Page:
Advisor: Dr. María Arquero de Alarcón & Dr. Ana Paula Pimentel Walker
Project Summary: The Ocupação Anchieta Avança! project addresses patterns of rapid informal urbanization of areas of environmental protection in cities’ peripheries in response to a lack of affordable housing options for the poor, a phenomenon emerging as one of the Global South’s most pressing issues. Through a site-specific case, and in collaboration with a robust network of local partners, this project proposes new sustainable strategies of land stewardship to address the detrimental impacts informal settlements impose upon areas of environmental value in the urban periphery of São Paulo, Brazil. The team developed plans for a new cultural center and is in the process of developing and implementing sustainable housing prototypes and raising further awareness of the team’s efforts through the creation of a website and blog.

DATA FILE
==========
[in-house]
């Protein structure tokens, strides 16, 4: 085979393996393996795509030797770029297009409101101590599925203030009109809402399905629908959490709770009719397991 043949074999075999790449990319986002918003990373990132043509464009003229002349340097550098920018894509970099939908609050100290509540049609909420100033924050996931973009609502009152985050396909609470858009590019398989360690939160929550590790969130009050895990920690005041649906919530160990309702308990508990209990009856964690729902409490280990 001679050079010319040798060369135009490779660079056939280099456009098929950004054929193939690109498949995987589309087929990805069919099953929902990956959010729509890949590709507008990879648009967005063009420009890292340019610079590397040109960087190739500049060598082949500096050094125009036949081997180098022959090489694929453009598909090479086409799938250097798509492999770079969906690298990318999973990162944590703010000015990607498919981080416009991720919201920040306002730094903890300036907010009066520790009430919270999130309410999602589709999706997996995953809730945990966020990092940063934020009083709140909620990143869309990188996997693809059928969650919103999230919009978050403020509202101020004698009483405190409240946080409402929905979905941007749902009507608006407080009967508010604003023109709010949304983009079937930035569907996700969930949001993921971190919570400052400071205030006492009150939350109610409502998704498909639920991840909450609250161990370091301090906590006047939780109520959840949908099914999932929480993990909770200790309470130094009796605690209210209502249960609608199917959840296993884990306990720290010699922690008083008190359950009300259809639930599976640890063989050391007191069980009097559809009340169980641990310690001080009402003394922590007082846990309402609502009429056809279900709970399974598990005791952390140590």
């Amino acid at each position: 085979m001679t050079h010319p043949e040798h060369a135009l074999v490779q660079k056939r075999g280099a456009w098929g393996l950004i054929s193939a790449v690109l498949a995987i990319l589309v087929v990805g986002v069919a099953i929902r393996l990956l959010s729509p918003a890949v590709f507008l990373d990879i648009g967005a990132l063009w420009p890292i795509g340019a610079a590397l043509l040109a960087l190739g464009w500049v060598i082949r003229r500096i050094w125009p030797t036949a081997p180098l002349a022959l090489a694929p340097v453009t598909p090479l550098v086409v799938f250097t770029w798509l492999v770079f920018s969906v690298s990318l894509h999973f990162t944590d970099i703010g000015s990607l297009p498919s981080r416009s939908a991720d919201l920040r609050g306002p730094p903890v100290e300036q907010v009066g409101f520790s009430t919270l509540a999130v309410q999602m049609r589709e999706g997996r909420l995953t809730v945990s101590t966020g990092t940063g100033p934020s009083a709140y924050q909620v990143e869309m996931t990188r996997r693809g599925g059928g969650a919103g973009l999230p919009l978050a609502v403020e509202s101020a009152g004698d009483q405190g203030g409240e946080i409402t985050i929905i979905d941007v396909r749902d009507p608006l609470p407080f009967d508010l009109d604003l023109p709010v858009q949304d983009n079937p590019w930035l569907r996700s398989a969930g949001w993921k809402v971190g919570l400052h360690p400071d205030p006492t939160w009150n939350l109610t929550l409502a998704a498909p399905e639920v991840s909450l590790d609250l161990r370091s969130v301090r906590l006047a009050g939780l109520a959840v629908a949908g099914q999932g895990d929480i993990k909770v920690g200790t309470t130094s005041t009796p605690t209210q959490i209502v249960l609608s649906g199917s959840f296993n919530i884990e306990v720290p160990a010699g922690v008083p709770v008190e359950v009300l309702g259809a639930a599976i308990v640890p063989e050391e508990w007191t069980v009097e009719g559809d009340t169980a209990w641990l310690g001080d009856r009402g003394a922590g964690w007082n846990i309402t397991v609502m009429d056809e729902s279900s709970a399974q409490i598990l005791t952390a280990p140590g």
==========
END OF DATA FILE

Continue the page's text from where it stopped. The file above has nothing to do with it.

Seed Grant and Large Grant Award
Team Members: Shivani Kamodia, Annabel Weiner Advisor: Dr. Zach Landis-Lewis
Project Summary: The goal of this project is to provide recommendations to help dental clinics transform patient care and achieve sustainability through cultural, operational, and infrastructural changes while stewarding our environment. The primary milestone is a website, where dental professionals can access our recommendations and resources for improvement in the sustainability of their clinic. The website is divided into four domains: organizational development, waste reduction, and prevention, environmentally preferred purchasing and the built environment. The largest achievements so far have been the creation of the website and the initiation of a glove recycling program at the University of Michigan School of Dentistry. Future tasks involve continuing to monitor the glove recycling program and increasing dental clinic participation in the website’s recommendations and developing sustainability “scores” for these clinics.